There are few forms of cannabis that defy the stigma surrounding its use like bhang.
This traditional Hindu drink is not only popular among followers of Shiva in northern India but is so sacred that it is exempt from international drug laws.
Bhang is a drink of Indian origin with a fascinating and mysterious history. Often associated with religious and cultural festivals in India, Bhang has become a popular drink around the world thanks to its unique effects and benefits.
Bhang is a drink made from cannabis and milk that originated in India thousands of years ago.
Usually consumed during religious festivals, bhang is a milky drink that comes in two basic preparations: Thandai; which is prepared with milk, sugar, almonds, and spices such as cardamom and saffron, and Lassi, which is a yogurt-based blend of spices and cannabis.
Bhang is believed to have been first mentioned in sacred Hindu texts more than 3,000 years ago. Since then, Bhang has become a popular drink throughout India, especially during religious and cultural festivals such as Holi and Shivratri.
Photo by Georgia Love for Herb
The first recorded use of bhang was discovered in the sacred Atharvaveda texts, over 3,000 years old, which form the basis of an alternative plant-based medicinal practice known as Ayurvedic medicine.
The name Bhang comes from the Sanskrit word used to describe the leaves of the cannabis plant used in the preparation of the drink. In the same language, the resin is called charas, and ganja is the smokable bud, do you recognize these names?
In modern India, where cannabis use is not as widespread as it once was, the word bhang has come to describe the drink and is considered a drink of the gods, particularly the god Shiva, who is sometimes referred to as the Lord of Bhang.
Often described as the god of destruction, Shiva is one of the three central gods of the Hindu faith and can be more accurately understood as a god of change in a constant cycle requiring creation, maintenance, and destruction.
Although the Indian Narcotic Drugs and Psychotropic Substances Act of 1985 banned cannabis as part of a global push to ban narcotics, parts of northern India were exempted from prohibition because of the importance of bhang in their religious traditions. Bhang is also consumed by followers of Krishna, in Mathura, and can be purchased legally in government-sanctioned stores in the northern regions of Guwahati, Rajasthan, Uttar Pradesh, and Kerala.
Bhang has many uses in India. From religious to medicinal.
Medicinal: It is believed to be effective for the treatment of diseases like malaria, dysentery, rheumatism, fevers, etc.
It is also common to consume Bhang to calm the nerves and increase libido.
As a curious fact: Bhang is also used as an aphrodisiac for brides on their wedding night, as a hospitality gift at the reception of guests at home, and as an integral element in certain celebrations: Holi festival, Janmashtami, and Shrivratri.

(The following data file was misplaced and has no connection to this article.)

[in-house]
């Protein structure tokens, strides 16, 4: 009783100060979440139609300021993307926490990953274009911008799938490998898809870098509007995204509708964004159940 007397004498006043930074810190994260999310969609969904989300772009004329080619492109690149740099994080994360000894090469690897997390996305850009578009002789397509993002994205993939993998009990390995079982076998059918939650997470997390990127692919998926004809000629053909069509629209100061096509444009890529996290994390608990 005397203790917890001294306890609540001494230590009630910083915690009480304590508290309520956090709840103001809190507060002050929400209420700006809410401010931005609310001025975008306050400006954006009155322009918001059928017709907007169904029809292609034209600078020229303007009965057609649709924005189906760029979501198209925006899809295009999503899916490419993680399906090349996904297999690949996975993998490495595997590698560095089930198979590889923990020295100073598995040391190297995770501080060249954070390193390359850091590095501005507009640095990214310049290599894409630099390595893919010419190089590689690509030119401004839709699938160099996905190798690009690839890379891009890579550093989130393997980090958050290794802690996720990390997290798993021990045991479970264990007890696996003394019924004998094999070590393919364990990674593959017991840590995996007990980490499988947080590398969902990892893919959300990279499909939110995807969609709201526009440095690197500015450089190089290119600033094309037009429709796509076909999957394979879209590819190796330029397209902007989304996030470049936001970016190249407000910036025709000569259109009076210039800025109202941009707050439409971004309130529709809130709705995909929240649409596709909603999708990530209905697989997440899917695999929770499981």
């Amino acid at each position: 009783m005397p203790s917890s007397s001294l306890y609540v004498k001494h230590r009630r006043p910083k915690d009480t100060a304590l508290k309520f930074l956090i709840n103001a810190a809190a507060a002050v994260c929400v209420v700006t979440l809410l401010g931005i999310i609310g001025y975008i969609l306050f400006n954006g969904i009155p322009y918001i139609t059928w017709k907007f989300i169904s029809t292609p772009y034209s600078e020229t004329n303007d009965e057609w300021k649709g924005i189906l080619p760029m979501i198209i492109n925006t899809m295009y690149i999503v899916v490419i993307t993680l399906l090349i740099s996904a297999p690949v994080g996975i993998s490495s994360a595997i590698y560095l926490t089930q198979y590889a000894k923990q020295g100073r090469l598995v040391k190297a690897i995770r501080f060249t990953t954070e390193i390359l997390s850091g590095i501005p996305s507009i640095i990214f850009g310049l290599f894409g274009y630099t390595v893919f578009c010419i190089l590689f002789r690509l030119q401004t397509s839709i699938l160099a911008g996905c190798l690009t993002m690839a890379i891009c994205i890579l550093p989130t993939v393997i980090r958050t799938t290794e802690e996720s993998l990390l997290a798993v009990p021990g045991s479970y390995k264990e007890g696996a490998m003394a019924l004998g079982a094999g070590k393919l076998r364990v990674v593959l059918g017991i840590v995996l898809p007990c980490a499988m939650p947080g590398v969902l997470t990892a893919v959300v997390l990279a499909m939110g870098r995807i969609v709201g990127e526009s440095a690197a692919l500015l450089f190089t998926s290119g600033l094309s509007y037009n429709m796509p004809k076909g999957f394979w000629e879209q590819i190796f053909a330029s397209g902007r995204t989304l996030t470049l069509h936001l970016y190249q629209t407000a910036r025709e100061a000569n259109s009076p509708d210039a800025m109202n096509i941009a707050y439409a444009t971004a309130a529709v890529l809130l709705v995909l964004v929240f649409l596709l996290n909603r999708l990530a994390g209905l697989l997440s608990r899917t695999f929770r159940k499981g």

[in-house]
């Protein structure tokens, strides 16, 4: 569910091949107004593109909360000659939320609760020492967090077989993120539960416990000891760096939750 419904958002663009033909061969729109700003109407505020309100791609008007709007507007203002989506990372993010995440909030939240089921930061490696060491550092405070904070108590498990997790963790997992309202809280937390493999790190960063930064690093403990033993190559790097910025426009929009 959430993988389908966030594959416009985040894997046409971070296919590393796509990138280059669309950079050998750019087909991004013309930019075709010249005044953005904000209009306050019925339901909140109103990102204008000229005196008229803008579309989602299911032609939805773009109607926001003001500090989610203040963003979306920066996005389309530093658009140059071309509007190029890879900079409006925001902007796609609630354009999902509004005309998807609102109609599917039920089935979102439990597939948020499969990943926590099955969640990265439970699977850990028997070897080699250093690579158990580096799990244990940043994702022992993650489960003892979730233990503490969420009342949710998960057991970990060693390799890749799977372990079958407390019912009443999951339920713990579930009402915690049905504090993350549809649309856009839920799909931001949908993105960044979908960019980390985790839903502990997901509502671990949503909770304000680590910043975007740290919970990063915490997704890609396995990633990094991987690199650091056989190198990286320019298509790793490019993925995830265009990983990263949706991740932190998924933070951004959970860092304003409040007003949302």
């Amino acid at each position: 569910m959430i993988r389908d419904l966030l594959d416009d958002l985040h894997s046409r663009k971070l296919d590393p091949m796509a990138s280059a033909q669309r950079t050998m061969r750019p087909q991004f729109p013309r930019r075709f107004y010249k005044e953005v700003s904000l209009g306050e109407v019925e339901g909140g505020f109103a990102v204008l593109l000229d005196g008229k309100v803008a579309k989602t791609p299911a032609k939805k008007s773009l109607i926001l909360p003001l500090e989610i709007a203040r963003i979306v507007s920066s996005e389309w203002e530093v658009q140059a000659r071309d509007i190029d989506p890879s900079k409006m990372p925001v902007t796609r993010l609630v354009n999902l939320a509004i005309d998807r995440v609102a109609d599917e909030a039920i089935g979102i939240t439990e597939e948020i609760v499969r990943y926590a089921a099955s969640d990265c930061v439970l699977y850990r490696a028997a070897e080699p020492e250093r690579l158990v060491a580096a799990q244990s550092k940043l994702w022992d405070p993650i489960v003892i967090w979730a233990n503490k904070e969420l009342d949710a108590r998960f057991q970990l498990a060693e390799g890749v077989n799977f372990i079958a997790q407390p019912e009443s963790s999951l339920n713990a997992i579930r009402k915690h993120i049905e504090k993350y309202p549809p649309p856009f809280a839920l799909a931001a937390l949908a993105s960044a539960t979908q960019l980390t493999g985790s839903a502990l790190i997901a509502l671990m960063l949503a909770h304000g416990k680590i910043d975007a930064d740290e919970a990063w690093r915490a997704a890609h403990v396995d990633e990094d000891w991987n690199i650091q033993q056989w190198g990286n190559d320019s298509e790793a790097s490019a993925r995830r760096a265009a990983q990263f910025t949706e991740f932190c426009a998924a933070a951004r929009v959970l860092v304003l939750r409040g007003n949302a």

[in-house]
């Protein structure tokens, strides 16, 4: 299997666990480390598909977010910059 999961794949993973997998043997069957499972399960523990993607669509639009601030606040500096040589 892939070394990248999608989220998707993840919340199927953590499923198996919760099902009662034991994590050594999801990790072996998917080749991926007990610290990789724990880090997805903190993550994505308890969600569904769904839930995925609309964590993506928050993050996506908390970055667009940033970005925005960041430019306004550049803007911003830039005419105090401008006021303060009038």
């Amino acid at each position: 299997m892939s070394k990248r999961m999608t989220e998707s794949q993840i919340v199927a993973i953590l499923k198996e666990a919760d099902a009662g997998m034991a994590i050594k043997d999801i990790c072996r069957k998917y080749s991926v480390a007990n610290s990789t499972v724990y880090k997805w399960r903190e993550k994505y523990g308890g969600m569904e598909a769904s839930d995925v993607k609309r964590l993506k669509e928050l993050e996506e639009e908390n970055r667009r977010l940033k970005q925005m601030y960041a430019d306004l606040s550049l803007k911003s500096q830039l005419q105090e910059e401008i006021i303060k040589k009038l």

Bhang is believed to have many of the same effects as edible cannabis. Its effects take a little while to appear but also last longer than those of smokable cannabis as it is ingested. Some have reported feelings of claustrophobia and anxiety and a high that can last most of the day.
Other effects include distorted perception of time, dizziness, memory loss, increased appetite, and laughing at absolutely everything.
The intensity of bhang has led some to believe that it is forbidden for mortals to drink it and that only Shiva can withstand its effects. Others consume bhang as an offering to Shiva, while today many drink it as a celebratory beverage.
Bhang is known to have psychoactive effects that can last for several hours. Common effects of bhang include feelings of euphoria, relaxation, creativity, and increased sensitivity to visual and auditory stimuli.
Photography by Georgia Love for Herb
Like its physical and psychological effects, many of the medicinal benefits of bhang are similar to those of cannabis in its other forms.
Some use bhang to relieve anxiety, treat glaucoma, balance hypertension, as an appetite stimulant, and even as an aphrodisiac.
Bhang has also been traditionally used in Ayurvedic medicine to treat a variety of ailments, including headache, menstrual pain, stomach pain, and fever. In addition, Bhang is believed to have anti-inflammatory and antioxidant properties.
2 cups of water
4 grams of fresh cannabis flowers (preferably rich in CBD)
4 grams of cannabis leaves
3 cups of warm milk
½ cup sugar
1 tablespoon coconut milk
1 tablespoon of crushed almonds
½ teaspoon of ginger powder
Pinch of Garam Masala
1 teaspoon grenadine
Preparation of the Bhang:
Boil water in a saucepan
Add the cannabis
Bring it to a simmer and let it cook for about 10 minutes
Remove the saucepan from the heat and add two tablespoons of milk. Stir the mixture.
Keep adding the milk along with the almonds and stir it repeatedly
Strain the mixture to remove the woody remains of the cannabis and pour it into a bowl
Add the rest of the milk, coconut milk, grenadine, and boiled water
Mix it all while adding the ginger, sugar, and garam masala
Chill in the refrigerator for a couple of hours before serving
Enjoy this mystical drink!